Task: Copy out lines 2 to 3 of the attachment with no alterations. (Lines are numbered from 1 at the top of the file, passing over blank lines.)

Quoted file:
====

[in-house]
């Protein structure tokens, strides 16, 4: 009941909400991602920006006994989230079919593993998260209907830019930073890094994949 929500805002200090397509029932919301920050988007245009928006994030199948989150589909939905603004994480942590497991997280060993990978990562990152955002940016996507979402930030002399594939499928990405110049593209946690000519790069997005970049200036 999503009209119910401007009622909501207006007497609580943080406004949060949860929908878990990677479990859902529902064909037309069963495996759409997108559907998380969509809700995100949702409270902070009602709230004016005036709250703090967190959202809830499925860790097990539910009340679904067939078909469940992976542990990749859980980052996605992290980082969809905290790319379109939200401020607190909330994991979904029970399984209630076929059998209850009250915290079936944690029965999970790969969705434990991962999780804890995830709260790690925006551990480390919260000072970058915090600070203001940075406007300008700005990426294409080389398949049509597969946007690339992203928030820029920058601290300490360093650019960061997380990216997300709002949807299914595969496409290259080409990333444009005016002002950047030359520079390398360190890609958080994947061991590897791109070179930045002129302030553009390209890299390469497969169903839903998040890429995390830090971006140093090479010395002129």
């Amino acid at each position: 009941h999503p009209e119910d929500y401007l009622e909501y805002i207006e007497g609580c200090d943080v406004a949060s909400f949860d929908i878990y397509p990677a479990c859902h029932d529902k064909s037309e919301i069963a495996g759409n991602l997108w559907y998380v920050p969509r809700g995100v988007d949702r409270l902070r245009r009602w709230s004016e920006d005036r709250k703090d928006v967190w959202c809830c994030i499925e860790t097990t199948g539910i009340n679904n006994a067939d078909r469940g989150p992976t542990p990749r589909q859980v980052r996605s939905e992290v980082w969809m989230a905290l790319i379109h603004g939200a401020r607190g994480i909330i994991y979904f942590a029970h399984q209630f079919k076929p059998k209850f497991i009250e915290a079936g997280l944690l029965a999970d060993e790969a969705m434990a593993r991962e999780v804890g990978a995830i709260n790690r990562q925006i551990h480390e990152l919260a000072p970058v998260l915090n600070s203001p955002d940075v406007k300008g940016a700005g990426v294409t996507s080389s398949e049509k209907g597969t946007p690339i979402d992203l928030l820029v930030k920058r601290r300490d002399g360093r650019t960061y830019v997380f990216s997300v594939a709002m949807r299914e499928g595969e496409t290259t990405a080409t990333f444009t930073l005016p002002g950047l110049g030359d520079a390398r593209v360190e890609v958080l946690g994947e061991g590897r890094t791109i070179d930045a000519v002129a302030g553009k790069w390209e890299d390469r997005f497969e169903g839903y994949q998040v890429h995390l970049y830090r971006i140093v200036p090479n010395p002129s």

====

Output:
């Protein structure tokens, strides 16, 4: 009941909400991602920006006994989230079919593993998260209907830019930073890094994949 929500805002200090397509029932919301920050988007245009928006994030199948989150589909939905603004994480942590497991997280060993990978990562990152955002940016996507979402930030002399594939499928990405110049593209946690000519790069997005970049200036 999503009209119910401007009622909501207006007497609580943080406004949060949860929908878990990677479990859902529902064909037309069963495996759409997108559907998380969509809700995100949702409270902070009602709230004016005036709250703090967190959202809830499925860790097990539910009340679904067939078909469940992976542990990749859980980052996605992290980082969809905290790319379109939200401020607190909330994991979904029970399984209630076929059998209850009250915290079936944690029965999970790969969705434990991962999780804890995830709260790690925006551990480390919260000072970058915090600070203001940075406007300008700005990426294409080389398949049509597969946007690339992203928030820029920058601290300490360093650019960061997380990216997300709002949807299914595969496409290259080409990333444009005016002002950047030359520079390398360190890609958080994947061991590897791109070179930045002129302030553009390209890299390469497969169903839903998040890429995390830090971006140093090479010395002129």
């Amino acid at each position: 009941h999503p009209e119910d929500y401007l009622e909501y805002i207006e007497g609580c200090d943080v406004a949060s909400f949860d929908i878990y397509p990677a479990c859902h029932d529902k064909s037309e919301i069963a495996g759409n991602l997108w559907y998380v920050p969509r809700g995100v988007d949702r409270l902070r245009r009602w709230s004016e920006d005036r709250k703090d928006v967190w959202c809830c994030i499925e860790t097990t199948g539910i009340n679904n006994a067939d078909r469940g989150p992976t542990p990749r589909q859980v980052r996605s939905e992290v980082w969809m989230a905290l790319i379109h603004g939200a401020r607190g994480i909330i994991y979904f942590a029970h399984q209630f079919k076929p059998k209850f497991i009250e915290a079936g997280l944690l029965a999970d060993e790969a969705m434990a593993r991962e999780v804890g990978a995830i709260n790690r990562q925006i551990h480390e990152l919260a000072p970058v998260l915090n600070s203001p955002d940075v406007k300008g940016a700005g990426v294409t996507s080389s398949e049509k209907g597969t946007p690339i979402d992203l928030l820029v930030k920058r601290r300490d002399g360093r650019t960061y830019v997380f990216s997300v594939a709002m949807r299914e499928g595969e496409t290259t990405a080409t990333f444009t930073l005016p002002g950047l110049g030359d520079a390398r593209v360190e890609v958080l946690g994947e061991g590897r890094t791109i070179d930045a000519v002129a302030g553009k790069w390209e890299d390469r997005f497969e169903g839903y994949q998040v890429h995390l970049y830090r971006i140093v200036p090479n010395p002129s």